Monday, October 1, 2012
Nicholas Reid reflects in essay form on general matters and ideas related to literature, history, popular culture and the arts. You are free to agree or disagree with him.
How does satire work? By taking accepted social customs and attitudes, exaggerating them a bit, and making us see how ridiculous they are.
Fair enough when the accepted social customs etc. seem sensible at first sight but don’t stand up to scrutiny.
But it is really hard to satirise what is already self-evidently absurd.
Try satirising the inanities of our “news” services, the excesses of the recording industry or extremist political movements and you just can’t do it, because all these things are already ridiculous.
A satirist can add no perception that we do not already have.
A piece of film lore. In 1935, shortly after Hitler came to power, the French movie maker Rene Clair made a film about a dictator who takes over a small bankrupt kingdom and forces his subjects to do ridiculous things, such as going down on all fours and barking at him. It was called Le Dernier Milliardaire (The Last Millionaire). Intended to ridicule Hitler, it was a notorious flop both artistically and commercially.
Because what Hitler preached and did was already more ridiculous than what any light-hearted satirical film could say.
Some years later, Charlie Chaplin had his own go at Hitler in his preachy film The Great Dictator. Some critics have dutifully praised it simply because it is an anti-Hitler film. But in truth its satire misfires (except, maybe, in the one really funny scene where the microphones shrink away from the ranting dictator as he makes a speech). It is hard to sit through and even harder to laugh at – once again because the reality was both more monstrous and more ridiculous than any satire could make it.
Another anecdote comes to mind. Malcolm Muggeridge claimed in one of his memoirs that when he was editor of the (now defunct) humour magazine Punch, he got his writers to satirise a forthcoming royal tour by drawing up a mock itinerary of all the places HRH would be likely to visit, and the things she would be likely to say. But the article was withdrawn when the queen’s real itinerary was announced, and it was found to include most of the places that Punch’s staffers had suggested in jest.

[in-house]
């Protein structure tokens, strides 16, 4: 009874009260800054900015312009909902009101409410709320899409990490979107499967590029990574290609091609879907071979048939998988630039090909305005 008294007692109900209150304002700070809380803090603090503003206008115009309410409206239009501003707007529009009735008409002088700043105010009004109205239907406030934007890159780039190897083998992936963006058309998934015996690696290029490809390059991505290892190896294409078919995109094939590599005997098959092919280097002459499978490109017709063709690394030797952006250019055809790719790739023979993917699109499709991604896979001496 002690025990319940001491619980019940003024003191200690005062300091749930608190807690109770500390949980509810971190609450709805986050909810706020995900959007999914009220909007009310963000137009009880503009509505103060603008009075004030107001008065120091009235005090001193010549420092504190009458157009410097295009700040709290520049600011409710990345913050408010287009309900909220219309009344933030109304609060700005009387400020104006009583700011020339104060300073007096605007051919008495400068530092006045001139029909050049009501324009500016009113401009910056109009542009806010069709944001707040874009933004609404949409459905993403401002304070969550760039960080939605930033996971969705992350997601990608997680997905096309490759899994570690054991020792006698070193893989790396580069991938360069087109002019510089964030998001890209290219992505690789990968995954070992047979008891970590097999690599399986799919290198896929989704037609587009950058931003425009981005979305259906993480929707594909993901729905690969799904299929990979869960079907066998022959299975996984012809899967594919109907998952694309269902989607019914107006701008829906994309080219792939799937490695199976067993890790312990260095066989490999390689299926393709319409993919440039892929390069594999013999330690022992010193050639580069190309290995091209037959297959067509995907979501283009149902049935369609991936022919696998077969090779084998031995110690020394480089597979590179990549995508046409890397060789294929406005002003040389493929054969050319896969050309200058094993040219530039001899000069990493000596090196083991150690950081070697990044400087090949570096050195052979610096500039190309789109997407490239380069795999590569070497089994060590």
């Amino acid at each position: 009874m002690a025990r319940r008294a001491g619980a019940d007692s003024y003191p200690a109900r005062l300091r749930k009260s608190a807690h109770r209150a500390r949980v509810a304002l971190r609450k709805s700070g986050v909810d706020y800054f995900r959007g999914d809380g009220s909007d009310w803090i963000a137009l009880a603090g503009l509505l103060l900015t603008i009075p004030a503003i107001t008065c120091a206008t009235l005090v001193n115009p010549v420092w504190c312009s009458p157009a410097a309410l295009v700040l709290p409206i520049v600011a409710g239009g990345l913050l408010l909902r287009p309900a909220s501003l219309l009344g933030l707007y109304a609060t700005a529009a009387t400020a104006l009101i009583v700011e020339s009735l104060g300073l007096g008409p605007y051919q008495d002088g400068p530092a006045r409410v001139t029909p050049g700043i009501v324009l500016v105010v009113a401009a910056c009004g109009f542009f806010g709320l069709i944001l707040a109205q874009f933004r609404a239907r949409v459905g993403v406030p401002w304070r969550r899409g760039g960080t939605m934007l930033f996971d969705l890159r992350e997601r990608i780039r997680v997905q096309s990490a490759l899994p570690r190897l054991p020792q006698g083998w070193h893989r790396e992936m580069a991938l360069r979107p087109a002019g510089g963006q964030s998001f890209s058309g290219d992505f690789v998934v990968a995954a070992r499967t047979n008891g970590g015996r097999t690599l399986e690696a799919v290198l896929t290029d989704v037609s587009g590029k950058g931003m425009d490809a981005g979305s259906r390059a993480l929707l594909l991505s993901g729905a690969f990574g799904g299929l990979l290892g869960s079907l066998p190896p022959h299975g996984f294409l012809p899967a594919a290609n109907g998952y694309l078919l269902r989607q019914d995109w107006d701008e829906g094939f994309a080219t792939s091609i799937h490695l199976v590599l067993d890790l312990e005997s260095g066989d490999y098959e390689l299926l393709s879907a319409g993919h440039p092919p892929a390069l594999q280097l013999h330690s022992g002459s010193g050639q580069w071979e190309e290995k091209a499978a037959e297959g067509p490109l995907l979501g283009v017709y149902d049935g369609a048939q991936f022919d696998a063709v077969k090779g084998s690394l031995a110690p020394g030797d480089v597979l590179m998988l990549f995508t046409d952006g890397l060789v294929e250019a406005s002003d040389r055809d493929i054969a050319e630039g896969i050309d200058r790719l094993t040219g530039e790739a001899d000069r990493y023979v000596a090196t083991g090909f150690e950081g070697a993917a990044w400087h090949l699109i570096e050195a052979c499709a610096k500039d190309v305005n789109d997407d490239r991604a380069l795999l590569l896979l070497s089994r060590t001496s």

Once again, reality trumped satire.
Now why am I preaching this obvious sermon this week?
I have just read a novel that gives a negative account of New Zealand’s prime minister (under a fictitious name) and his inner circle. A novel that tells me the prime minister is morally bankrupt, evasive and interested only in retaining power.
I thought of turning this into a really funny piece of satire.
Imagine the real prime minister of New Zealand pretending in parliament that he doesn’t have the time to read a police report on one of his ministers; pretending that there was nothing amiss in the way his minister disguised the dodgy funding of a political election campaign; not admitting that he’s only covering for the minister because the man represents one of the ruling party’s few coalition partners; and avoiding direct answers to direct questions.
I think this would all be pretty funny as a piece of satire, though it’s hardly likely that any man bearing the august responsibility of being prime minister would act in such a puerile way.
On second thoughts, maybe my intended piece of satire is too far-fetched.